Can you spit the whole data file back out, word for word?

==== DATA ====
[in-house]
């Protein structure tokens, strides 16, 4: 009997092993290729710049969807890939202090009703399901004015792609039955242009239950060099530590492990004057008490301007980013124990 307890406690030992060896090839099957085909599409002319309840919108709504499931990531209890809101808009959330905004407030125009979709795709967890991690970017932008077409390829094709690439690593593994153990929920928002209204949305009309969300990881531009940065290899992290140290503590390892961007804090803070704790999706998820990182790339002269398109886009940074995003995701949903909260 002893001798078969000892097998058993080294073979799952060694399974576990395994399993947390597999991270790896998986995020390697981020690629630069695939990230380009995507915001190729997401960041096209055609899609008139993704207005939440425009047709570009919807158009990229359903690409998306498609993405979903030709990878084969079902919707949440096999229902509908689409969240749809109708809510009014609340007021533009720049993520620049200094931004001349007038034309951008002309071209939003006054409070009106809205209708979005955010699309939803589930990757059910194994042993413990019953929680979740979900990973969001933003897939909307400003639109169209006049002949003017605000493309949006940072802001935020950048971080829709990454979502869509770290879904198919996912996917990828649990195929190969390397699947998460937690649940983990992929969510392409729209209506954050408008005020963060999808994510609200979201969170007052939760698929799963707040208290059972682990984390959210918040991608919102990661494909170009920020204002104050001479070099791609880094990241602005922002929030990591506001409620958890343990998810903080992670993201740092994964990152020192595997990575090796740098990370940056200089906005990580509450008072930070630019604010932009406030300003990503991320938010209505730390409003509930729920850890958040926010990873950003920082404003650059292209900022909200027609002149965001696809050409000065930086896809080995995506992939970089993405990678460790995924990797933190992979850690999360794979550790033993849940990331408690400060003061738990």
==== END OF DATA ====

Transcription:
[in-house]
């Protein structure tokens, strides 16, 4: 009997092993290729710049969807890939202090009703399901004015792609039955242009239950060099530590492990004057008490301007980013124990 307890406690030992060896090839099957085909599409002319309840919108709504499931990531209890809101808009959330905004407030125009979709795709967890991690970017932008077409390829094709690439690593593994153990929920928002209204949305009309969300990881531009940065290899992290140290503590390892961007804090803070704790999706998820990182790339002269398109886009940074995003995701949903909260 002893001798078969000892097998058993080294073979799952060694399974576990395994399993947390597999991270790896998986995020390697981020690629630069695939990230380009995507915001190729997401960041096209055609899609008139993704207005939440425009047709570009919807158009990229359903690409998306498609993405979903030709990878084969079902919707949440096999229902509908689409969240749809109708809510009014609340007021533009720049993520620049200094931004001349007038034309951008002309071209939003006054409070009106809205209708979005955010699309939803589930990757059910194994042993413990019953929680979740979900990973969001933003897939909307400003639109169209006049002949003017605000493309949006940072802001935020950048971080829709990454979502869509770290879904198919996912996917990828649990195929190969390397699947998460937690649940983990992929969510392409729209209506954050408008005020963060999808994510609200979201969170007052939760698929799963707040208290059972682990984390959210918040991608919102990661494909170009920020204002104050001479070099791609880094990241602005922002929030990591506001409620958890343990998810903080992670993201740092994964990152020192595997990575090796740098990370940056200089906005990580509450008072930070630019604010932009406030300003990503991320938010209505730390409003509930729920850890958040926010990873950003920082404003650059292209900022909200027609002149965001696809050409000065930086896809080995995506992939970089993405990678460790995924990797933190992979850690999360794979550790033993849940990331408690400060003061738990």